MURDER ON THE ORIENT EXPRESS
Director: Kenneth Branagh
Starring: Kenneth Branagh, Johnny Depp, Josh Gad, Michelle Pfeiffer, Judi Dench, Penelope Cruz, Leslie Odom Jr, Daisy Ridley, Willem Dafoe, Derek Jacobi, Lucy Boynton, Sergei Polunin
When you have an all-star cast consisting of Kenneth Branagh, Michelle Pfeiffer, Johnny Depp, Judi Dench, and Penelope Cruz, to name a few, it’s imperative to use them well. It’s a shame that the ensemble remake of Murder on the Orient Express fails to do so. Kenneth Branagh stars as detective Hercule Poirot who is in between cases after solving a mystery in Jerusalem. If you’re unfamiliar with the classic Agatha Christie character, he’s someone that likes order, balance, and evenness. That applies to the size of the eggs he eats or the pile of poo he steps in. It’s a silly scene, but it showcases his eccentric side. He suddenly finds himself boarding the Orient Express on the advice from an old friend. It shouldn’t surprise you that he can’t quite find the proper room to be in and is forced to bunk with Josh Gad’s Hector MacQueen.
He’s not the only odd character to board the train. Johnny Depp plays Edward Ratchett, a businessman and art dealer. He’s on edge after receiving some threatening telegrams. Ratchett approaches the legendary Poirot to watch his back, but no amount of money will suffice as Poirot turns down his offer. Poirot has his hands full the next morning when one of the passengers turns up dead after being stabbed several times. To top it off, the train gets derailed after getting stuck in the mountains in a snowstorm. With nowhere to go and the murderer stuck on the train, Poirot needs to solve the case before more passengers wind up dead.
Murder on the Orient Express is a big vehicle for Branagh to be in charge of as he also serves as the film’s director and one of the producers. He’s no stranger to directing the movies he stars in after helming many Shakespeare adaptions like Hamlet, Henry V, and Much Ado About Nothing. Somehow Orient Express is the exception as the film gets away from him and veers far off course. He gets himself too caught up on playing the quirky Poirot to see beyond his elaborate mustache. The pacing comes to a screeching halt much like the train does in the snowstorm. Branagh fails to bring any urgency or energy to getting this case figured out. The stakes are high as the other passengers feel the danger present, yet there’s no real cause for concern to think that the murderer would strike again.
The cinematography by Haris Zambarloukos looks a bit haphazard. He and Branagh have collaborated many times before, but they neglect to use the train’s tight spaces to create any claustrophobia or tension. Since everyone is stuck, essentially, in the same space, they should use that and make it feel like another character in the movie. Instead, they try to attempt artistic framing choices with odd close-ups and overhead shots that don’t add anything to the overall picture. There’s also the over abundant use of CGI backgrounds for the snowy mountains.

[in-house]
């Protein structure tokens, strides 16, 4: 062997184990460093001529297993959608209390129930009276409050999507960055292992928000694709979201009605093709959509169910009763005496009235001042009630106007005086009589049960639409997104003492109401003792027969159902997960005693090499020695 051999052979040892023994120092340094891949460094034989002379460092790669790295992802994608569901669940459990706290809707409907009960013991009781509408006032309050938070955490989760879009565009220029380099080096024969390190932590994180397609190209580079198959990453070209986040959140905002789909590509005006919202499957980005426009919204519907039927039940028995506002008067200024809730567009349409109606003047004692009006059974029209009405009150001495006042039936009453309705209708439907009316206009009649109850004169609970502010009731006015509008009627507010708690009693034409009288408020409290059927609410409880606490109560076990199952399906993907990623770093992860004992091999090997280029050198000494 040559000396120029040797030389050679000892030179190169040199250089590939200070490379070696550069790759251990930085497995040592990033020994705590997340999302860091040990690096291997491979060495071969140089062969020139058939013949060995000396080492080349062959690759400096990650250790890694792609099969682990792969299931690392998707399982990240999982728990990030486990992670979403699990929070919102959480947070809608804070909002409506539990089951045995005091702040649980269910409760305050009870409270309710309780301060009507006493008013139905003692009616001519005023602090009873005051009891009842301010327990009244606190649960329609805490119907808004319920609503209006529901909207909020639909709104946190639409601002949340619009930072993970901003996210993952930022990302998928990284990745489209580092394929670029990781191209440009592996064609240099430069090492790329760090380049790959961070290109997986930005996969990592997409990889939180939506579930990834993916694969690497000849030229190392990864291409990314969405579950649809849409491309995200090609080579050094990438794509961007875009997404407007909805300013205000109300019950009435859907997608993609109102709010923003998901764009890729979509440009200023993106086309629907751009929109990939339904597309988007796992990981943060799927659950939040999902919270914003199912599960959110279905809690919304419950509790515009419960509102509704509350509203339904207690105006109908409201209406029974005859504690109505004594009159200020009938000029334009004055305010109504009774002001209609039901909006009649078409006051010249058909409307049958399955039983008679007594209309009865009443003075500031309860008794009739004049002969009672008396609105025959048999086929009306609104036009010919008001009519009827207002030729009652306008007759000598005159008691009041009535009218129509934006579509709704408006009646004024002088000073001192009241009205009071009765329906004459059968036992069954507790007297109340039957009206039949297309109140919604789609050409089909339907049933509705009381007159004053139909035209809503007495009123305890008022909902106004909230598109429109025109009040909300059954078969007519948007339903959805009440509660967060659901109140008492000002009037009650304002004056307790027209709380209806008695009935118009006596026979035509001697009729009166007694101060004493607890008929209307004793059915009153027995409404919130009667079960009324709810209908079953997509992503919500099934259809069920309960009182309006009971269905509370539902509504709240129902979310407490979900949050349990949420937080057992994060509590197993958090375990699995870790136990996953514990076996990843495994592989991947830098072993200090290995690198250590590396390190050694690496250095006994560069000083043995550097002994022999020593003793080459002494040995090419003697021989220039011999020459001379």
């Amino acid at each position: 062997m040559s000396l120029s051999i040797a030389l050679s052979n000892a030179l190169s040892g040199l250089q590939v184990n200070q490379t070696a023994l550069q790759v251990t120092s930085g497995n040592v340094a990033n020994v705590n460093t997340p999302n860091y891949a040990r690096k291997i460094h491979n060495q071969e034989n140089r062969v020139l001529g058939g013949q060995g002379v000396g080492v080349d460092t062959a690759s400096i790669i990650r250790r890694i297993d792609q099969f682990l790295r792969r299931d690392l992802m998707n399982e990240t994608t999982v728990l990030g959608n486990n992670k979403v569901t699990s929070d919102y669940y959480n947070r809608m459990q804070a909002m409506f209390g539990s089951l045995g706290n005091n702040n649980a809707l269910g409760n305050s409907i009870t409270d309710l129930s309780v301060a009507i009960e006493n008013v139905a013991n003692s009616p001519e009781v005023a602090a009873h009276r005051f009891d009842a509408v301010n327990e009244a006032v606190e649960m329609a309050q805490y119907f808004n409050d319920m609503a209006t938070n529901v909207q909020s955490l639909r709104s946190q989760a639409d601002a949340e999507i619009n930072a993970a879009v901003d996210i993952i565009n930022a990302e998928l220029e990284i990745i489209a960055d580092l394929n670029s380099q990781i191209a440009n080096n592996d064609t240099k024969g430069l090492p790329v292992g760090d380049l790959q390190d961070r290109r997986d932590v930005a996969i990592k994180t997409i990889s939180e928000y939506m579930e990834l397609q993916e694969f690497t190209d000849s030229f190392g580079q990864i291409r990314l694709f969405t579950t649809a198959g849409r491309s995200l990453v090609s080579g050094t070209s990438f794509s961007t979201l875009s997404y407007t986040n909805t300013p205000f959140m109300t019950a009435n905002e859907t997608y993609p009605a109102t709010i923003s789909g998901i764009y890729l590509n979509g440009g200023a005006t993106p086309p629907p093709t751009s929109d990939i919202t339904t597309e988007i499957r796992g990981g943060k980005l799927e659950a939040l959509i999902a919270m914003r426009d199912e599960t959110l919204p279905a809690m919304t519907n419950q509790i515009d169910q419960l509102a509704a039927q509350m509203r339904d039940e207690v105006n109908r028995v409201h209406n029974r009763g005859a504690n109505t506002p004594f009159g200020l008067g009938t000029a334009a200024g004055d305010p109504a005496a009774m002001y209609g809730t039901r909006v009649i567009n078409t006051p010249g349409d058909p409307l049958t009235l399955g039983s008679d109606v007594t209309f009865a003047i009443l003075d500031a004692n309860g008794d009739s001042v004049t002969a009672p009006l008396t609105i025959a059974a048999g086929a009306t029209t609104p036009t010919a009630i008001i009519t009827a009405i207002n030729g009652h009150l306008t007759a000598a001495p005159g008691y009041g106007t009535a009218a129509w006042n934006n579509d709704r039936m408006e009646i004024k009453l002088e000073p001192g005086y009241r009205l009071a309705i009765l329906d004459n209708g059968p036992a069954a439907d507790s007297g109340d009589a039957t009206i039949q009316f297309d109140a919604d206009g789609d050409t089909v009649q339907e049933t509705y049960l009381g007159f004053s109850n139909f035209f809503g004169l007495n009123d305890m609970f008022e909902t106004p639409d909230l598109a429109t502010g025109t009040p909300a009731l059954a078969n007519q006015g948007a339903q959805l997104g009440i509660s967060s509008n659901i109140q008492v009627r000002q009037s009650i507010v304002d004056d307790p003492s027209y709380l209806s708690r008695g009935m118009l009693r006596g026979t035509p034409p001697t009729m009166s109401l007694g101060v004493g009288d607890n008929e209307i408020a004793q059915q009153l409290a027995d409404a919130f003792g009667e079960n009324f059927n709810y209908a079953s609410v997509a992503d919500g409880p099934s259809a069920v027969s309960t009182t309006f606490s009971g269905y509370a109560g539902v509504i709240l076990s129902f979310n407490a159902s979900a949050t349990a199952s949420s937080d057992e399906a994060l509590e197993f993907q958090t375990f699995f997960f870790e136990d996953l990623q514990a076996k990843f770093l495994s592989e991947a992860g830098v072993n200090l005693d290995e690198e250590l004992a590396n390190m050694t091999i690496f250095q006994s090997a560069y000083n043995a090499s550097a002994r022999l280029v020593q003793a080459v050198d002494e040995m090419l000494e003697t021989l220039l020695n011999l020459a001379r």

Branagh’s film should have been a great comeback to bring Agatha Christie to a new, younger audience. You can see that with casting hot actors like Josh Gad (Frozen), Daisy Ridley (Star Wars: The Force Awakens), and Leslie Odom Jr (Broadway’s Hamilton) as some of the suspects. It completely misses out on the fun of the classic murder mystery “whodunit” aspect. I never felt compelled to solve the crime like Poirot. I was never waffling back and forth from one suspect to the next like you should in these kinds of mysteries. Michael Green’s screenplay doesn’t provide good enough material for these actors to work with on making their characters standout. This is his third film this year following Logan and Blade Runner 2049. Oddly enough, those are two of the best movies of the year. Michelle Pfeiffer is the film’s only highlight. She seems to be the only one who came to play and relishes in creating a lavish character. If you go, stick through the credits as she sings the song that plays during the credits.
By the time we hit the climax, it almost came as a surprise as I didn’t think we had gotten that far in the story. There wasn’t enough buildup to make the ending have an emotional payoff once all is revealed. You learn the murder is connected to another well-known crime that occurred that is told through black and white flashbacks. By that point, I just didn’t care. It’s a shame as this cast is just too good to waste. Murder on the Orient Express should have been a great holiday escapist flick. Instead, it just makes me want to watch the Sidney Lumet film from 1974 and see how he did it better.
Is It Worth Your Trip to the Movies? Agatha Christie deserves a better remake.
RATING: 2 out of 5 TICKET STUBS